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Discussion Starter #1
I bought my 2007 Rav4 V6 used in 2010 with 108k from a dealership (way below blue book - I guess it is hard to sell a vehicle with over 100k and they were ready to ship it off to auction). Inside and out, it looked like it just came off the showroom floor, so I bought it on the spot since I had seen great reviews for the Rav4.
It now has 210k and it still looks new and runs absolutely perfectly. I had a water pump put in it a few years ago, but that is the only repair that has ever been made (except for free recall maintenance every once in a while). I put a new battery in it once and I have synthetic oil changes every 10k - that's it.
I have never had a vehicle like this that doesn't require any repairs. My question is: should I be doing some kind of preventative maintenance or replacing some parts that will make it run more efficiently? Or should I just say "if it ain't broke don't fix it"?
When I take it to various oil change places or dealerships every 10k, they do their 30-point inspections (or whatever) looking for things to recommend, but nobody ever recommends anything.
Am I just crazy and looking for ways to throw money away or should I be maintaining my Rav4 better? I plan on keeping it until it dies.
 

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Welcome! Congrats on your RAV and its very good reliability. I'm one of the "if it ain't broken, don't fix it" members but also believe in doing or having done maintenance by the book (Owner's Manual). The only maintenance I've had done which I don't believe is in the book is a brake fluid change if when I test the brake fluid it registers in the "change" zone on the tester.
 
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First of all, I'd say kudos to the dealer who does the 30-pt inspection and gives thumbs up to your vehicle. Seems like a lot of them look for excuses and exaggerate the need and charge an extra arm or leg, lol.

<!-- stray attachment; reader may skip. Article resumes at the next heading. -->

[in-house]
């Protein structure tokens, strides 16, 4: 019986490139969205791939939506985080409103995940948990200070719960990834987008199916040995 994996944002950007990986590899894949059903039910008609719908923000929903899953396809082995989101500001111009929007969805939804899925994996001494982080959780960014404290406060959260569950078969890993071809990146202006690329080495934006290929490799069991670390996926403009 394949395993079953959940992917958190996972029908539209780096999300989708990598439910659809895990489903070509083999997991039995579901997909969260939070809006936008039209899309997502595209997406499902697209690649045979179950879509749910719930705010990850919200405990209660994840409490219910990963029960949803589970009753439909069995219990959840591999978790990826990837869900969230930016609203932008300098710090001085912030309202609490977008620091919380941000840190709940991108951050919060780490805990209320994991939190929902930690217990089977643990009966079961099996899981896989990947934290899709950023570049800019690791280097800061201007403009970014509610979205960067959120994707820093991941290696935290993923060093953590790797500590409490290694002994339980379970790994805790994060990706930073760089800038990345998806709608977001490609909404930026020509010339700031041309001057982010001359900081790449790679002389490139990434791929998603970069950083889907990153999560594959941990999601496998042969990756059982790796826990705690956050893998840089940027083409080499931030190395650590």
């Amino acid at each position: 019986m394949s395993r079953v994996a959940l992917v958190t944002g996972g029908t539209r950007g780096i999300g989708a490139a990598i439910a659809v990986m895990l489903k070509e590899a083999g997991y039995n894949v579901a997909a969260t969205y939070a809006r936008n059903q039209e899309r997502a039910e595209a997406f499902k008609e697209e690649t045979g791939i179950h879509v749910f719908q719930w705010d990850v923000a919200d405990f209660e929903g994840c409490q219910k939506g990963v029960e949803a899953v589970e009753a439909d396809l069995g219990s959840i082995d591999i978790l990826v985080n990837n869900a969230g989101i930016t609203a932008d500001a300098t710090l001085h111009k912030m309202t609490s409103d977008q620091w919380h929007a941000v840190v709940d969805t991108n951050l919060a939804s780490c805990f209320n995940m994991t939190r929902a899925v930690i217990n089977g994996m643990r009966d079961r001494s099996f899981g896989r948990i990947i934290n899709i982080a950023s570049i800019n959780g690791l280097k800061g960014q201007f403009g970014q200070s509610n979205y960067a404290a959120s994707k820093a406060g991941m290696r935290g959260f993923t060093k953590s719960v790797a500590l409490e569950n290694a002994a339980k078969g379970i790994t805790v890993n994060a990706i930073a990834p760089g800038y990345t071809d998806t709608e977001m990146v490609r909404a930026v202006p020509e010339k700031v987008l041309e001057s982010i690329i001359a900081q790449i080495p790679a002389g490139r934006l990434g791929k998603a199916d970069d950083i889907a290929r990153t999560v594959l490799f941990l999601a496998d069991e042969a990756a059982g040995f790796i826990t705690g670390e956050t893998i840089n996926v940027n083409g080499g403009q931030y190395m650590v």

I'm probably opposite of you, I've changed out every fluid in the car, meeting or exceeding the maintenance schedule. Not excessive, but swapped out tranny, coolant, rear diff and transfer case on my own, now at 83k miles. I believe fluids lose some of their protective qualities and prefer not to push my luck.

Who knows, maybe that water pump you mentioned would have been okay with a fluid change early on instead of an eventual replacement. Also, I plan to sell at 10 years old and wish to hand off a solid maintenance record to the next owner, and extract a higher value because of it.

But for you, sounds like you've gotten your money worth without sweating it. So any maintenance approach now is gravy! Or gravy on top of icing on the cake. Toyota says the ATF is lifetime, so here's hoping you live long and prosper!

Welcome to the forum!
 
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If it were mine, I would change the ATF and filter, differential oil, transfer case oil, brake fluid, and coolant. I would also change the spark plugs. When Toyota says "liftime" I doubt they mean 400,000 miles and 20 years, and there's no reason to think yours can't go that far/long.

Brake fluid should be changed every 2 years, IMO and you should replace the DOT 3 that came with the car with DOT 4 or DOT5.1 (do not use DOT 5). Brake fluid absorbs moisture over time and that decreases its boiling point. When brakes are used, they convert the momentum of the car into heat. That heat will transfer into the brake fluid. If the brake fluid gets hot enough to boil, the brake pedal will go to the floor and the brakes will not work until it cools down. If the OEM DOT 3 brake fluid is a few years old it will have a boiling point of 284 degrees F. New DOT 4 has a boiling point of 446 degrees F and new DOT 5.1 has a boiling point of 500 degrees F. That's a huge extra margin for error with new DOT 4 or DOT 5.1 fluid.
 
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Your Humble Administrator
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Maybe the timing belt? If it wasn't done when the water pump was changed.
The 2007 RAV4 doesn't use a timing belt on the V6 or the I4.
 

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Bill, have you ever changed the spark plugs? They were due to be replaced at 120,000 miles.
 

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At 200k + miles I'd be thinking about new shocks if you're still on the originals. They may not have "failed", but almost all shocks will lose damping ability over time. The only common OEM shocks I know of that will regularly last beyond 200k miles are Bilsteins.

If you're happy with the ride, then carry on, but if you're looking for something to do, I'd suggest new shocks are in order.
 

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Discussion Starter #10
Thanks for all the advice, I really appreciate it.
I did think of one other thing that I replaced; a bulb in the headlight went out. I went ahead and replaced all the bulbs (front and rear) because I figured they were all the same age and would all fail pretty soon. I was surprised how easy it was to replace the bulbs. I was also impressed that I didn't have to replace entire light assemblies like in some vehicles.
 
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